2. Speak up for yourself.

Don’t just absorb the comments that you are being bombarded with, especially if they are about you. It’s wise to be quick to listen and slow to speak, but being too quiet can give the person the impression that you are accepting what’s being said.

3. Don’t pretend that their behavior is “OK.”

This is an easy trap to fall into. Point out to the person that their constant negativity isn’t a good thing. We don’t want to do this because it’s far easier to let someone sit in their woes, and we’d rather just stay out of it.

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But if you want the best for this person, avoid giving the false impression that their negativity is normal.

4. Don’t make their problems your problems.

Though I consider empathy a gift, it can be a dangerous thing. When we hear the complaints of a friend or family member, we typically start to take on their burdens with them.

This is a bad habit to get into, especially if this is a person who is almost exclusively negative. These types of people are prone to embellishing and altering a story in order to gain sympathy.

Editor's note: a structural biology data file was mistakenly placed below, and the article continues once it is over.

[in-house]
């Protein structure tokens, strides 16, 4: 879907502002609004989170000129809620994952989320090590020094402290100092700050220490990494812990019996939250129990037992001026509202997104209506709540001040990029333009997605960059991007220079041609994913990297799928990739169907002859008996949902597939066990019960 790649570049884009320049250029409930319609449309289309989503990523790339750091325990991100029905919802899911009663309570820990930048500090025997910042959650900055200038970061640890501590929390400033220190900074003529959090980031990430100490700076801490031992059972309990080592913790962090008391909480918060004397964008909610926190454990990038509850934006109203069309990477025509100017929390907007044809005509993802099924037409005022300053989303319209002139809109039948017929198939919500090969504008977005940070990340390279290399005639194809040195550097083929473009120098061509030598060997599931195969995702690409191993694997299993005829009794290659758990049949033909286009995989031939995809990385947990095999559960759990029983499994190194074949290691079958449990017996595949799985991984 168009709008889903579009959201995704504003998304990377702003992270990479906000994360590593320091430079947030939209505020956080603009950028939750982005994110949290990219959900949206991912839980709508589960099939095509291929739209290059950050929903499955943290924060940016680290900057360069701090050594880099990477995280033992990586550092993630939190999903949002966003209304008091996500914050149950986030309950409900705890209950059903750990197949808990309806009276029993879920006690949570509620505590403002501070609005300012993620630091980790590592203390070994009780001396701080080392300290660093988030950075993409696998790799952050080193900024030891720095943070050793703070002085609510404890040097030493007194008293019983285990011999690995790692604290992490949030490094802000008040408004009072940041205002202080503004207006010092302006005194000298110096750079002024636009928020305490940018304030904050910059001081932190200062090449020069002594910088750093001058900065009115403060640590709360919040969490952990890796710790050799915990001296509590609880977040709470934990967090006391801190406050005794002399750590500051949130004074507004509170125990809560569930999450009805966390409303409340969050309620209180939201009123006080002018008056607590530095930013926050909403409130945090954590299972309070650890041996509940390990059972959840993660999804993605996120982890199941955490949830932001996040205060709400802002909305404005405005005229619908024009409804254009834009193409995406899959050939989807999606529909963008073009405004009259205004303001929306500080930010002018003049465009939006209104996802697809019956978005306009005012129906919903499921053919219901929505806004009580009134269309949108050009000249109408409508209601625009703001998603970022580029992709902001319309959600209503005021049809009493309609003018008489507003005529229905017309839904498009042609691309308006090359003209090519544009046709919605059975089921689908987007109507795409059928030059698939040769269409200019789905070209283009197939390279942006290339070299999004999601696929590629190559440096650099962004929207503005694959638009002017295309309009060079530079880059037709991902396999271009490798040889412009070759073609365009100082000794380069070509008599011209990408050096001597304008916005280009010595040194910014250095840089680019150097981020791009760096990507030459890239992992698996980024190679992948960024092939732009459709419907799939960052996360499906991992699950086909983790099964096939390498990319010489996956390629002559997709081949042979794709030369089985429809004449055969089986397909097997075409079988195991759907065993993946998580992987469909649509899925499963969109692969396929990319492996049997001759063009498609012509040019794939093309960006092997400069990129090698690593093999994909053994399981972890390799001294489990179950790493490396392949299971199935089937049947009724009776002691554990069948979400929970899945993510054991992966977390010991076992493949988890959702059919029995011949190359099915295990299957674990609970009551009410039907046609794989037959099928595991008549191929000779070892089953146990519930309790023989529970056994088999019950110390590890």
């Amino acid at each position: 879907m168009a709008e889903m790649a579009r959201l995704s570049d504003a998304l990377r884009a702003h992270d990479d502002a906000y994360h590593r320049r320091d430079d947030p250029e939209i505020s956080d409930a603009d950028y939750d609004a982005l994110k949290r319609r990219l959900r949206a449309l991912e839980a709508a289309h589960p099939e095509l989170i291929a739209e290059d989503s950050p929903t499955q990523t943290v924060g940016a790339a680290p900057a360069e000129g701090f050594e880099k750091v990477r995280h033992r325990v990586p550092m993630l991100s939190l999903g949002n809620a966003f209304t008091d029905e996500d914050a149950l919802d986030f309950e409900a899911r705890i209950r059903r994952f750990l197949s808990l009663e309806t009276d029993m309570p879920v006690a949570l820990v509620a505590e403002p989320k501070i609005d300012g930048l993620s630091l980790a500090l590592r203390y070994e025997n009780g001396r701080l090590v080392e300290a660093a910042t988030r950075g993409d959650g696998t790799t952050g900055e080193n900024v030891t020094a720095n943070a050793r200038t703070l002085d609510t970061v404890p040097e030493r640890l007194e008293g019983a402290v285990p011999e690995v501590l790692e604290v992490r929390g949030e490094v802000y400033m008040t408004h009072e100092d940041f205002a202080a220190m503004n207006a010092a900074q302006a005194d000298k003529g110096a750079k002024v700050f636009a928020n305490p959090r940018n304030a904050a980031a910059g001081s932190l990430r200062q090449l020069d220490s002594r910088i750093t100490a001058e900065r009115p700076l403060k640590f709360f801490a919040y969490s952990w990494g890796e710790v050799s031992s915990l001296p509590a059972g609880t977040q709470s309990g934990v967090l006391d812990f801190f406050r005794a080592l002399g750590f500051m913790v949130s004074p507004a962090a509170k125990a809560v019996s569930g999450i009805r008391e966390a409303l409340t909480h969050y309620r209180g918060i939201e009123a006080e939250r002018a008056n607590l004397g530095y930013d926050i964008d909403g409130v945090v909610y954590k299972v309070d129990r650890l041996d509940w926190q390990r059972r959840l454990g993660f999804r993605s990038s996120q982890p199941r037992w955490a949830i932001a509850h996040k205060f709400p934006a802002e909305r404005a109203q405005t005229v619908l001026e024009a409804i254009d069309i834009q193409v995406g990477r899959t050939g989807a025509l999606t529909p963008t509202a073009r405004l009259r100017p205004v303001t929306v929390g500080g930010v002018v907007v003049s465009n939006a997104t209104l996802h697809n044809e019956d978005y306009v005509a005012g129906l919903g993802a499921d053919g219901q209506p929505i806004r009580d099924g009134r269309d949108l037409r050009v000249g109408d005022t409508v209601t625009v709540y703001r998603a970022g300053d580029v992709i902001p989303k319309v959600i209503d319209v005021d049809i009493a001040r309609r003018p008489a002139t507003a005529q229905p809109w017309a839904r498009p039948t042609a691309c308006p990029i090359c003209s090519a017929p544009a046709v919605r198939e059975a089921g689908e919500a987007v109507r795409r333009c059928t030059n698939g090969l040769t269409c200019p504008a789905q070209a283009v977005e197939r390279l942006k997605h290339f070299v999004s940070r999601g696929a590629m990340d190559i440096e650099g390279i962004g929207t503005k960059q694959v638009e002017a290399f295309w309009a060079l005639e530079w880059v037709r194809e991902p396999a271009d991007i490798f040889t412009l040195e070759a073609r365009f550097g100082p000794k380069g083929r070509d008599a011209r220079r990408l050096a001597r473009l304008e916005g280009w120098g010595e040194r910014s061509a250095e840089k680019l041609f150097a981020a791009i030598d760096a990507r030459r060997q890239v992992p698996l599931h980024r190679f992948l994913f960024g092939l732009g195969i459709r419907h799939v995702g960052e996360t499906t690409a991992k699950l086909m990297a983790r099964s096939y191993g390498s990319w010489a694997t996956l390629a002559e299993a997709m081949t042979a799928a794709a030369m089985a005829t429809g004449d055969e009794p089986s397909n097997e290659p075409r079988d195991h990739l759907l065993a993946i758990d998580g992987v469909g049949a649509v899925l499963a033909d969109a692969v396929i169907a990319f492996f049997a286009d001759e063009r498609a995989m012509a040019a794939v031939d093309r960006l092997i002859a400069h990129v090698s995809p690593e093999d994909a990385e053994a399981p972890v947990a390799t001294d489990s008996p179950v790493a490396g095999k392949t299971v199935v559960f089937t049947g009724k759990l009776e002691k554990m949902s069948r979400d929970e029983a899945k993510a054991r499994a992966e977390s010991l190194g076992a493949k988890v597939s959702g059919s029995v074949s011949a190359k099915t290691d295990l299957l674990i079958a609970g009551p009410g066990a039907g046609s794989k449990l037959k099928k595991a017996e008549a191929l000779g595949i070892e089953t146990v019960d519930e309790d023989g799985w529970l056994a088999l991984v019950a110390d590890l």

Why else would they be sharing this with you?

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5. Change the subject.

When you suspect that a conversation is starting to take a turn for the negative, be a champion of positivity by changing the subject. Of course, you have to do this without ignoring what the other person said.

Acknowledge their comment, but move the conversation forward before the euphoric pleasure gained from complaining takes hold of either of you.

6. Talk about solutions, not problems.

Sometimes, changing the subject isn’t an option if you want to deal with negative people, but that doesn’t mean you can’t still be positive.

I know that when someone begins dumping complaints on me, I have a hard time knowing exactly what to say. The key is to measure your responses as solution-based.

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You can do this by asking questions like, “Well, how could this be resolved?” or, “How do you think they feel about it?”

Use discernment to find an appropriate response that will help your friend manage their perspectives.

7. Leave them behind.

Sadly, there are times when we have to move on without these friends, especially if you have exhausted your best efforts toward building a positive relationship.

If this person is a family member, you can still have a functioning relationship with them, of course, but you may still have to limit the influence they have over your wellbeing.

That being said, what are some steps you’ve taken to deal with negative people? Let us know in the comments.

You may also want to read: How to Stop the Negative Spin of Thoughts, Emotions and Actions.